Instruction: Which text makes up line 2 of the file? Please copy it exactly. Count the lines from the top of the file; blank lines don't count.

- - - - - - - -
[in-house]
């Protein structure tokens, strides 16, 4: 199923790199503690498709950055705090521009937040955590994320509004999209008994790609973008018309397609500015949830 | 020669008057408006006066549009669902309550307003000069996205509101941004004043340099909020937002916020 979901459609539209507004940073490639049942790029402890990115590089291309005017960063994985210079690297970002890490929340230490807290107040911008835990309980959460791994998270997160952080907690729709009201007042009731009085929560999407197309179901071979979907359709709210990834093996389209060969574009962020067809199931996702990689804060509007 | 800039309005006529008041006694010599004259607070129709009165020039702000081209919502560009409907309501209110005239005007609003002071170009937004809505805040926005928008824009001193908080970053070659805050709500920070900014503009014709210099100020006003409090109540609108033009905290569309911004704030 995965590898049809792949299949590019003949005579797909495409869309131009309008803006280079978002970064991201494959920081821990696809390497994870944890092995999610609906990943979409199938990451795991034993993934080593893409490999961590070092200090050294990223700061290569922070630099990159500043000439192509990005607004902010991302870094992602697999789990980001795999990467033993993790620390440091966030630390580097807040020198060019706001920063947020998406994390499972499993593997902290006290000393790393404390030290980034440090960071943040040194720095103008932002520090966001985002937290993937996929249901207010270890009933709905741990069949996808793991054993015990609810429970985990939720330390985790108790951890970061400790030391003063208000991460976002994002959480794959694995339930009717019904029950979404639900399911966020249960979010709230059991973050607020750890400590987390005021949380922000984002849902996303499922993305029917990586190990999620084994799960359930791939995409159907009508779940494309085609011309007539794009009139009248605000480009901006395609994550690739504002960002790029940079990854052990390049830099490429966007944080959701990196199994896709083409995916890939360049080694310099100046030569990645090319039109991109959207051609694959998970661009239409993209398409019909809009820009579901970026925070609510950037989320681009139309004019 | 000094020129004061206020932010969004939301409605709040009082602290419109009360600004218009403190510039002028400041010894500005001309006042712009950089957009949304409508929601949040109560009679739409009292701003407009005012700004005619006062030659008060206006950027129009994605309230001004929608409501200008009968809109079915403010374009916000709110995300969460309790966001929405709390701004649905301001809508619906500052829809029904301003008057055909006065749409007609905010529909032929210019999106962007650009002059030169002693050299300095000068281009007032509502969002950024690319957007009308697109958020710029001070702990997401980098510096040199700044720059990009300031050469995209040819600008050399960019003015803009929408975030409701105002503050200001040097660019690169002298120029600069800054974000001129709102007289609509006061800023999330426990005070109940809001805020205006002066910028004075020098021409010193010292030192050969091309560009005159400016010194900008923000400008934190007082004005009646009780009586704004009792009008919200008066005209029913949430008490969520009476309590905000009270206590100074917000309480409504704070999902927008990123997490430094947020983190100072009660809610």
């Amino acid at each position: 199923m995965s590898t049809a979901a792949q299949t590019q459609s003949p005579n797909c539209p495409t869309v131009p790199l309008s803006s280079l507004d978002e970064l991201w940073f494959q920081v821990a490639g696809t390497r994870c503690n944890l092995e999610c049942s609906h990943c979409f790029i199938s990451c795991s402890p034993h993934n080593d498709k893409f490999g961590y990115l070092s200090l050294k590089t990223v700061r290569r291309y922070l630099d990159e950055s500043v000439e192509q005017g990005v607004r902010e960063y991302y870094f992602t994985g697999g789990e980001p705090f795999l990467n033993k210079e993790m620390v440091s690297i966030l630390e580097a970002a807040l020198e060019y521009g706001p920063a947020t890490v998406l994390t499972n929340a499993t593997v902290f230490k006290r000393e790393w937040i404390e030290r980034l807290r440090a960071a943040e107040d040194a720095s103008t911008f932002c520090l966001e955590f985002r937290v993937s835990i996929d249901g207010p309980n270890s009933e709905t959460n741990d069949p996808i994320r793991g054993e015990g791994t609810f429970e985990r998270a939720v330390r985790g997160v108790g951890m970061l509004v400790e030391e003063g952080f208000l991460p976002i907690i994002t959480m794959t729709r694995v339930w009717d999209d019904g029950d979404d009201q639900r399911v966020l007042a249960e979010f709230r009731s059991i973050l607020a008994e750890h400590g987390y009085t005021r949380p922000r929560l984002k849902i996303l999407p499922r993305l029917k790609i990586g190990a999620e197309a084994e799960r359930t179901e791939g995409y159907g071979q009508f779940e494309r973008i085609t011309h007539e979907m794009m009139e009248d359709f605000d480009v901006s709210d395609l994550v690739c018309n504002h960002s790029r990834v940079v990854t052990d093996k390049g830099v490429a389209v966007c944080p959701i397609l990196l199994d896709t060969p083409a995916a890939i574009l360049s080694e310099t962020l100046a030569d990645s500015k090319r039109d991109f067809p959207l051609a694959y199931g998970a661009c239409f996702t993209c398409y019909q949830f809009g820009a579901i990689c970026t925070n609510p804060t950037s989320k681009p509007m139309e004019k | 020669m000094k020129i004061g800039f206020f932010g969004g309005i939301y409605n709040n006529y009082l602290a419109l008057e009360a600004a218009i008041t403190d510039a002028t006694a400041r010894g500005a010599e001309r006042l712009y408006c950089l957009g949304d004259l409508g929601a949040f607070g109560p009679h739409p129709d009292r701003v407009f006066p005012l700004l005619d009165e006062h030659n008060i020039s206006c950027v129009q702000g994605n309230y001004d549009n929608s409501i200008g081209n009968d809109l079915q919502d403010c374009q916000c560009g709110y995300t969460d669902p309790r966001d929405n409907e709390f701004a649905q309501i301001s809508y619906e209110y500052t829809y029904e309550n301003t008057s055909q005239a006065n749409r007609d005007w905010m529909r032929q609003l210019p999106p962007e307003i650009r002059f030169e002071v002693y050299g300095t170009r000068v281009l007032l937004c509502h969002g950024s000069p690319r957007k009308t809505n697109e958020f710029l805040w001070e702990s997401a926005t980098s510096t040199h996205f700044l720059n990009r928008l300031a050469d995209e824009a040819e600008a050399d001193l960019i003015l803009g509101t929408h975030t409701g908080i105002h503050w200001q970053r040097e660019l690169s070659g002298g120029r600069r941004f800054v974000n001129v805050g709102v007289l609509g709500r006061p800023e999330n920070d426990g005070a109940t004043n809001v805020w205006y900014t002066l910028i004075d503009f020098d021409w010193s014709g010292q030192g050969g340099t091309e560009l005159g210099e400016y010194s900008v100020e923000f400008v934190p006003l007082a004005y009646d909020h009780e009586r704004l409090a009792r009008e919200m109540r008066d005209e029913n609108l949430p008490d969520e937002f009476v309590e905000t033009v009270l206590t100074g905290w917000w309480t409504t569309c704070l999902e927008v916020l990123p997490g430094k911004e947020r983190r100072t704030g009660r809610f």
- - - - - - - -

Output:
């Protein structure tokens, strides 16, 4: 199923790199503690498709950055705090521009937040955590994320509004999209008994790609973008018309397609500015949830 | 020669008057408006006066549009669902309550307003000069996205509101941004004043340099909020937002916020 979901459609539209507004940073490639049942790029402890990115590089291309005017960063994985210079690297970002890490929340230490807290107040911008835990309980959460791994998270997160952080907690729709009201007042009731009085929560999407197309179901071979979907359709709210990834093996389209060969574009962020067809199931996702990689804060509007 | 800039309005006529008041006694010599004259607070129709009165020039702000081209919502560009409907309501209110005239005007609003002071170009937004809505805040926005928008824009001193908080970053070659805050709500920070900014503009014709210099100020006003409090109540609108033009905290569309911004704030 995965590898049809792949299949590019003949005579797909495409869309131009309008803006280079978002970064991201494959920081821990696809390497994870944890092995999610609906990943979409199938990451795991034993993934080593893409490999961590070092200090050294990223700061290569922070630099990159500043000439192509990005607004902010991302870094992602697999789990980001795999990467033993993790620390440091966030630390580097807040020198060019706001920063947020998406994390499972499993593997902290006290000393790393404390030290980034440090960071943040040194720095103008932002520090966001985002937290993937996929249901207010270890009933709905741990069949996808793991054993015990609810429970985990939720330390985790108790951890970061400790030391003063208000991460976002994002959480794959694995339930009717019904029950979404639900399911966020249960979010709230059991973050607020750890400590987390005021949380922000984002849902996303499922993305029917990586190990999620084994799960359930791939995409159907009508779940494309085609011309007539794009009139009248605000480009901006395609994550690739504002960002790029940079990854052990390049830099490429966007944080959701990196199994896709083409995916890939360049080694310099100046030569990645090319039109991109959207051609694959998970661009239409993209398409019909809009820009579901970026925070609510950037989320681009139309004019 | 000094020129004061206020932010969004939301409605709040009082602290419109009360600004218009403190510039002028400041010894500005001309006042712009950089957009949304409508929601949040109560009679739409009292701003407009005012700004005619006062030659008060206006950027129009994605309230001004929608409501200008009968809109079915403010374009916000709110995300969460309790966001929405709390701004649905301001809508619906500052829809029904301003008057055909006065749409007609905010529909032929210019999106962007650009002059030169002693050299300095000068281009007032509502969002950024690319957007009308697109958020710029001070702990997401980098510096040199700044720059990009300031050469995209040819600008050399960019003015803009929408975030409701105002503050200001040097660019690169002298120029600069800054974000001129709102007289609509006061800023999330426990005070109940809001805020205006002066910028004075020098021409010193010292030192050969091309560009005159400016010194900008923000400008934190007082004005009646009780009586704004009792009008919200008066005209029913949430008490969520009476309590905000009270206590100074917000309480409504704070999902927008990123997490430094947020983190100072009660809610």